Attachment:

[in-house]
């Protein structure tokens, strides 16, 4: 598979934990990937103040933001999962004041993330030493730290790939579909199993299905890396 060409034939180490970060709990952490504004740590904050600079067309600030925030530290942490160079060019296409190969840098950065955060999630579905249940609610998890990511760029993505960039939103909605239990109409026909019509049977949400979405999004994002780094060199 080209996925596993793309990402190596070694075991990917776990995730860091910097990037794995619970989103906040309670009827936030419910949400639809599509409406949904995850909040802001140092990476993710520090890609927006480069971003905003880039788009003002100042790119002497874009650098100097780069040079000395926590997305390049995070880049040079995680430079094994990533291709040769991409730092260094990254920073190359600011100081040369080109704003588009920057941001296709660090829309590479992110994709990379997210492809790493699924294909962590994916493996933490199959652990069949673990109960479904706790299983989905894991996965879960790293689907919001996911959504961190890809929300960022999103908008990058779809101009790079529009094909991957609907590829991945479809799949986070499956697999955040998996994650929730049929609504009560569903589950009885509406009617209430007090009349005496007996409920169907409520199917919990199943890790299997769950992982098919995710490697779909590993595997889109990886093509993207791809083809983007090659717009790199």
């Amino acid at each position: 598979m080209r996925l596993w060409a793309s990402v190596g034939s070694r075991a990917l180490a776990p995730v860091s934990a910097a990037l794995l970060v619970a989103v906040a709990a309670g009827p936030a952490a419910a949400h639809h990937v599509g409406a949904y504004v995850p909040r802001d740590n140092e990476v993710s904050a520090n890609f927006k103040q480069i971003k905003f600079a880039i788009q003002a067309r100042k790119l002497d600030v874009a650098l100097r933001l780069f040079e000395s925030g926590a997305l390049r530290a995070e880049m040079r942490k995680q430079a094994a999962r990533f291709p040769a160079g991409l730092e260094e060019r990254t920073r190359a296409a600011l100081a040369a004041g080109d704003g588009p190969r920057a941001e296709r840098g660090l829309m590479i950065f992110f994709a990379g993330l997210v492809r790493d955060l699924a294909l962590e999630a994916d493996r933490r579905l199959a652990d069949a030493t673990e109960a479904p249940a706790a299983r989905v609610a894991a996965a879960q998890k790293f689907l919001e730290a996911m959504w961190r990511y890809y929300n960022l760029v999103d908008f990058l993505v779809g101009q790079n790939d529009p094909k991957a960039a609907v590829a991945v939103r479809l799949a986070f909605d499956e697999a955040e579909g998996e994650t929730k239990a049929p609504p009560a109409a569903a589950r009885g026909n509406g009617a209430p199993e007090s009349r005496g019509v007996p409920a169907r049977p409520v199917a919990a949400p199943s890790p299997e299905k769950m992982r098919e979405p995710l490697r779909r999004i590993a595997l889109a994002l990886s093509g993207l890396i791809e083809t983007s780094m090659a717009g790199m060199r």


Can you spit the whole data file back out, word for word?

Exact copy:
[in-house]
């Protein structure tokens, strides 16, 4: 598979934990990937103040933001999962004041993330030493730290790939579909199993299905890396 060409034939180490970060709990952490504004740590904050600079067309600030925030530290942490160079060019296409190969840098950065955060999630579905249940609610998890990511760029993505960039939103909605239990109409026909019509049977949400979405999004994002780094060199 080209996925596993793309990402190596070694075991990917776990995730860091910097990037794995619970989103906040309670009827936030419910949400639809599509409406949904995850909040802001140092990476993710520090890609927006480069971003905003880039788009003002100042790119002497874009650098100097780069040079000395926590997305390049995070880049040079995680430079094994990533291709040769991409730092260094990254920073190359600011100081040369080109704003588009920057941001296709660090829309590479992110994709990379997210492809790493699924294909962590994916493996933490199959652990069949673990109960479904706790299983989905894991996965879960790293689907919001996911959504961190890809929300960022999103908008990058779809101009790079529009094909991957609907590829991945479809799949986070499956697999955040998996994650929730049929609504009560569903589950009885509406009617209430007090009349005496007996409920169907409520199917919990199943890790299997769950992982098919995710490697779909590993595997889109990886093509993207791809083809983007090659717009790199």
């Amino acid at each position: 598979m080209r996925l596993w060409a793309s990402v190596g034939s070694r075991a990917l180490a776990p995730v860091s934990a910097a990037l794995l970060v619970a989103v906040a709990a309670g009827p936030a952490a419910a949400h639809h990937v599509g409406a949904y504004v995850p909040r802001d740590n140092e990476v993710s904050a520090n890609f927006k103040q480069i971003k905003f600079a880039i788009q003002a067309r100042k790119l002497d600030v874009a650098l100097r933001l780069f040079e000395s925030g926590a997305l390049r530290a995070e880049m040079r942490k995680q430079a094994a999962r990533f291709p040769a160079g991409l730092e260094e060019r990254t920073r190359a296409a600011l100081a040369a004041g080109d704003g588009p190969r920057a941001e296709r840098g660090l829309m590479i950065f992110f994709a990379g993330l997210v492809r790493d955060l699924a294909l962590e999630a994916d493996r933490r579905l199959a652990d069949a030493t673990e109960a479904p249940a706790a299983r989905v609610a894991a996965a879960q998890k790293f689907l919001e730290a996911m959504w961190r990511y890809y929300n960022l760029v999103d908008f990058l993505v779809g101009q790079n790939d529009p094909k991957a960039a609907v590829a991945v939103r479809l799949a986070f909605d499956e697999a955040e579909g998996e994650t929730k239990a049929p609504p009560a109409a569903a589950r009885g026909n509406g009617a209430p199993e007090s009349r005496g019509v007996p409920a169907r049977p409520v199917a919990a949400p199943s890790p299997e299905k769950m992982r098919e979405p995710l490697r779909r999004i590993a595997l889109a994002l990886s093509g993207l890396i791809e083809t983007s780094m090659a717009g790199m060199r």